Dogs with joint disease, osteoarthritis, hip and elbow dysplasia, acute/chronic muscular injury or spinal disease have been experiencing the benefits of a new complementary therapy now available at the surgery. Sarah Curtis, a Registered Veterinary Nurse, is qualified as a Galen Myotherapist and specialises in this therapy. Once a disease or an injury is diagnosed and assessed by a veterinary surgeon, Myotherapy can be used alongside conventional medicine and other therapies to promote the health of muscles and underlying soft tissue as these need to be in tip-top condition to support weak joints.
Myotherapy will improve:
- Mobility and reduce stiffness
- Posture and flexibility
- aid pain relief
- reduce muscle atrophy and weakness
- keep dogs active and mobile for longer.
Muscular pain is difficult to diagnose because dogs are so stoic in nature. However, it must not be underestimated as chronic pain has a knock-on effect on the overall health of our pets, both physically and psychologically. A reduction in the perception of pain will reduce stress and other allied symptoms such as coat and paw licking, improve mood (depression/grumpiness for example) and reduce adverse behavioural changes such as defensive aggression (keeping other dogs away because it hurts or is feeling vulnerable).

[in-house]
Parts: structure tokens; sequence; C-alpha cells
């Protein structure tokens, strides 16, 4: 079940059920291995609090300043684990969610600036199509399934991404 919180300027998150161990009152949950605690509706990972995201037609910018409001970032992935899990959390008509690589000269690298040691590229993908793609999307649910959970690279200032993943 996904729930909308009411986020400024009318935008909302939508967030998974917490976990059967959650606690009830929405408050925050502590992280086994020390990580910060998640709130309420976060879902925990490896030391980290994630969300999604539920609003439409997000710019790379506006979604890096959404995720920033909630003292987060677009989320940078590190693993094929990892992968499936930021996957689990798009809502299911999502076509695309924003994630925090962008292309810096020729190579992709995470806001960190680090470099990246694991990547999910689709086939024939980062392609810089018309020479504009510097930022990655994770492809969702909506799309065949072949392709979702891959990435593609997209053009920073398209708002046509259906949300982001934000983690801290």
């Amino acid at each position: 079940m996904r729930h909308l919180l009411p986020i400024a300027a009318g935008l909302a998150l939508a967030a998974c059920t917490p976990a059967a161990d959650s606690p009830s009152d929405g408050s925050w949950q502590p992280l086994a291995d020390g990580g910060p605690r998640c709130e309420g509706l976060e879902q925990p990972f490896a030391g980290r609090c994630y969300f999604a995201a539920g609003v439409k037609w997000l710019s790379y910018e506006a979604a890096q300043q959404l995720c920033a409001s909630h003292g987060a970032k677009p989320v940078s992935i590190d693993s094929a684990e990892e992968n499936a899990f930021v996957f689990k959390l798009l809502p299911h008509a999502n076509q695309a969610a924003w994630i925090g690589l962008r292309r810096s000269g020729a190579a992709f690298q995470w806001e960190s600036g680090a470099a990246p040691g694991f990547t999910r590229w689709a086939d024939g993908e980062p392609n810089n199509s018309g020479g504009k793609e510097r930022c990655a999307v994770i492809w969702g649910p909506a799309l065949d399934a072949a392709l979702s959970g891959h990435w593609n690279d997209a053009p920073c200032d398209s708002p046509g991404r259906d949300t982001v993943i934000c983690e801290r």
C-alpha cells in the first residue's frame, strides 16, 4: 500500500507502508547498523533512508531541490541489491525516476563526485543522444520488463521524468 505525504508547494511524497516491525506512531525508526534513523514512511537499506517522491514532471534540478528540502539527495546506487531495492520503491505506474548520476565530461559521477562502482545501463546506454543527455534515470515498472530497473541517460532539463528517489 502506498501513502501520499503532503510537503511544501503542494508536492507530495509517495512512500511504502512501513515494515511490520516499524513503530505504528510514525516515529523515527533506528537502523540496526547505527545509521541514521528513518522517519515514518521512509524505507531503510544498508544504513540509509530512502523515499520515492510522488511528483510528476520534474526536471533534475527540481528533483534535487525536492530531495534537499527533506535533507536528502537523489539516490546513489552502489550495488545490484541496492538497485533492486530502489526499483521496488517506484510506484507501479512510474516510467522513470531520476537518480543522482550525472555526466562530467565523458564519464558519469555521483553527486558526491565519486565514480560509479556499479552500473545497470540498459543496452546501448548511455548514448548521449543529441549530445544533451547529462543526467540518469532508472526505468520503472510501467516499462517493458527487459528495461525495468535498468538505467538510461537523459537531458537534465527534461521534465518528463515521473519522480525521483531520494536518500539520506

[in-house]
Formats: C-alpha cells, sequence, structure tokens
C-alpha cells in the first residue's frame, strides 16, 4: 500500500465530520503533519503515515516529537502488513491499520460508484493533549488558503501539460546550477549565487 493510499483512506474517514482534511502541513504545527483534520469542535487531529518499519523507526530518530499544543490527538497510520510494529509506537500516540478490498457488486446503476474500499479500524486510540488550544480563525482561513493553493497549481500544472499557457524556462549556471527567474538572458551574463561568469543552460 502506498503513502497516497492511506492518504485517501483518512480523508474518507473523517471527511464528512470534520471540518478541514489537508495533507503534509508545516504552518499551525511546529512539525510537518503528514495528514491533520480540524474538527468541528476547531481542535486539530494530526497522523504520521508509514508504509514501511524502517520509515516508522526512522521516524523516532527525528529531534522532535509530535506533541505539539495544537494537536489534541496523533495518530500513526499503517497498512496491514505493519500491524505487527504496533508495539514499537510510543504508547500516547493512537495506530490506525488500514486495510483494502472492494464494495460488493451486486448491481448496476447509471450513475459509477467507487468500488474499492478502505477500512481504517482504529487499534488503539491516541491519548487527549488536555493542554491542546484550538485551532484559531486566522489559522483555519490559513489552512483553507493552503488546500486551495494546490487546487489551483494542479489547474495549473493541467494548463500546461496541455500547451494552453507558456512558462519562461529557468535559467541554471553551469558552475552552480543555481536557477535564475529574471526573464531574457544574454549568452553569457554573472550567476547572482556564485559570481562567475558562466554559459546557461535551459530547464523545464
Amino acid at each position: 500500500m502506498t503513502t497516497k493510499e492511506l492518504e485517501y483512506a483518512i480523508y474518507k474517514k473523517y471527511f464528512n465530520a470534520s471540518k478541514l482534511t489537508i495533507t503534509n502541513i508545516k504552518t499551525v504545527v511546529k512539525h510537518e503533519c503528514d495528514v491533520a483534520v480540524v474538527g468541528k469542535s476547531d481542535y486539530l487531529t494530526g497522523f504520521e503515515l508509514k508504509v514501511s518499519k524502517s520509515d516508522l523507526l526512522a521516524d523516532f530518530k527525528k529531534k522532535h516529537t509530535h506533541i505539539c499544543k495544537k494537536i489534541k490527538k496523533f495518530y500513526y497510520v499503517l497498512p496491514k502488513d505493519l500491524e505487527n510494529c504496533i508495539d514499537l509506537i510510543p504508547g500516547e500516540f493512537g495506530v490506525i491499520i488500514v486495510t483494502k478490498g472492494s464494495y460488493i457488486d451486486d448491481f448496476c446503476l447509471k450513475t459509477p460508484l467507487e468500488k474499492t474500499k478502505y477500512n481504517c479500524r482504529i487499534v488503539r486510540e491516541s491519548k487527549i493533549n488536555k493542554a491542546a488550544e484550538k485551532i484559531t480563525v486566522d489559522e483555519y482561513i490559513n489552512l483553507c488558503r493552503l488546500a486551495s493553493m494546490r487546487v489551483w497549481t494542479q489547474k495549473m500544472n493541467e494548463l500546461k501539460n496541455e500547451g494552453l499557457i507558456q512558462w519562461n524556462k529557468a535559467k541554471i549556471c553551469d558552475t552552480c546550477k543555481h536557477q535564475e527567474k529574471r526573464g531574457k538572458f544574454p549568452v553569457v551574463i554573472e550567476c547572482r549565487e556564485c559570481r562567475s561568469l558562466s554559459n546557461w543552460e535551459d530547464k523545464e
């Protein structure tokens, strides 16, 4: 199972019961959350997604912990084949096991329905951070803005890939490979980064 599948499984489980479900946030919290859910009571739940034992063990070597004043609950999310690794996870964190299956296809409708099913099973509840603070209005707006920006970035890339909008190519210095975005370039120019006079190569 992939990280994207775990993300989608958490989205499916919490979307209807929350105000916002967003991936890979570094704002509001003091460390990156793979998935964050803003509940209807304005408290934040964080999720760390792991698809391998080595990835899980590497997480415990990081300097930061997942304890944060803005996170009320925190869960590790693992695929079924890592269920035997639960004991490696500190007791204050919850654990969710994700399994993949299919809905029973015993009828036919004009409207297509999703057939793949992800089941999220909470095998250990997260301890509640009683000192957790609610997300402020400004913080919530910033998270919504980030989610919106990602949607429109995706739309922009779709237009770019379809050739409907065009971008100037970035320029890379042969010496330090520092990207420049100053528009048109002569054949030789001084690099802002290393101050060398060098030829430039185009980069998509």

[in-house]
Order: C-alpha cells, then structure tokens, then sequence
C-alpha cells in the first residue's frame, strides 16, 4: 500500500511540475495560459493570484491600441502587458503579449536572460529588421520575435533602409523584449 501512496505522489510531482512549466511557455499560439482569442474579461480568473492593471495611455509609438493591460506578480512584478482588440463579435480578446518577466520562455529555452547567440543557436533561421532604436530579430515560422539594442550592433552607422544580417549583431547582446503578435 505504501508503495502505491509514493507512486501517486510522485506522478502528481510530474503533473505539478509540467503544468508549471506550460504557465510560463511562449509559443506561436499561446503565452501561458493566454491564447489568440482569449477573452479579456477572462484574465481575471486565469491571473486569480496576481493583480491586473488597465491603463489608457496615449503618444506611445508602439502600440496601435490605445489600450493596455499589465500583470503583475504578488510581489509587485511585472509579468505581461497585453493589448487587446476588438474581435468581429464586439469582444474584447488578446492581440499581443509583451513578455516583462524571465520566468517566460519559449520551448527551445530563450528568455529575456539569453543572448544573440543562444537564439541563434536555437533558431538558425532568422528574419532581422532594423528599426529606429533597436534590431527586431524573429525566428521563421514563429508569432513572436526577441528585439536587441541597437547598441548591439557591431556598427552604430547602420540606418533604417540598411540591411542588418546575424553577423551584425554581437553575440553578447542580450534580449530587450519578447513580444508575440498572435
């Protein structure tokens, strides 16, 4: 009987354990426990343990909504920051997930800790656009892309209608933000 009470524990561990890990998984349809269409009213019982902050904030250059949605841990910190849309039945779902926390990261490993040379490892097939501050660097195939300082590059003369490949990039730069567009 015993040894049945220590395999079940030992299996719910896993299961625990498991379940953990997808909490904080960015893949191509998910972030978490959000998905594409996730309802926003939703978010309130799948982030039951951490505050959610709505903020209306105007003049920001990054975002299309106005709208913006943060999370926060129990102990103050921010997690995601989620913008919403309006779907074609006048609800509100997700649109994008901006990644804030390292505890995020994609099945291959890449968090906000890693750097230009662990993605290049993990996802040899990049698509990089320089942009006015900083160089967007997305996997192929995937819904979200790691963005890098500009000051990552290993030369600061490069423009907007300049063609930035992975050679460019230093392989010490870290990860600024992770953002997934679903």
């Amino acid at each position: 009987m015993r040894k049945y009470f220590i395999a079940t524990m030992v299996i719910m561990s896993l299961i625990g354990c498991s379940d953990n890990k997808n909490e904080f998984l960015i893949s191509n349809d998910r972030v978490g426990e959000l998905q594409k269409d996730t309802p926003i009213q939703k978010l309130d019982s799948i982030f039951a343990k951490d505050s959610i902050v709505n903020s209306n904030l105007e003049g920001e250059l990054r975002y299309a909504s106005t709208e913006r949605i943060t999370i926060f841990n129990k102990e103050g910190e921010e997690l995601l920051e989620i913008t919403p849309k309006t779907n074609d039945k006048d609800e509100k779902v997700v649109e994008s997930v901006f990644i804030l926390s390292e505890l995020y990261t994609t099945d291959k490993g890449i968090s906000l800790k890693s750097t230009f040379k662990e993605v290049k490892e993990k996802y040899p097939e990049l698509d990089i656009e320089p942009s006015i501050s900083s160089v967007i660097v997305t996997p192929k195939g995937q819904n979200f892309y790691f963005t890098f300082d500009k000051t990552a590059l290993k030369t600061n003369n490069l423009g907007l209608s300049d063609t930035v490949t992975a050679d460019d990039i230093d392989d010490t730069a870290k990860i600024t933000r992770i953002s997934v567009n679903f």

Sarah uses a variety of massage techniques to influence damaged, injured or overworked muscle and soft tissue.
Muscle becomes damaged due to repetitive strain injury (overzealous ball or Frisbee catching for example) or from chronic overuse due to postural changes as in the case of dogs suffering from osteoarthritis or degenerative joint disease.
In the case of chronic joint disease, muscle become sore because the dog has to stand or move in a different way in order to compensate or direct pain away from the diseased joint. A snowball effect, therefore, arises whereby a dog is initially lame in one area, but due to the long-term effects of having to compensate for this, the dog becomes sore or lame in other areas while the muscles surrounding the diseased joint become weak and atrophied.
Sarah has also worked with canine athletes who compete in activities such as flyball, canicross or agility, either in an effort to aid healing of an injury or to help owners keep their dogs’ muscular fitness in peak condition for competition.
If you have a dog that is a little stiff, has changed in shape, is not able to walk as far as before, is grumpier towards other dogs or perhaps is licking paws or joints, please book an appointment with one of our vets or Sarah who will be happy to advise. firstname.lastname@example.org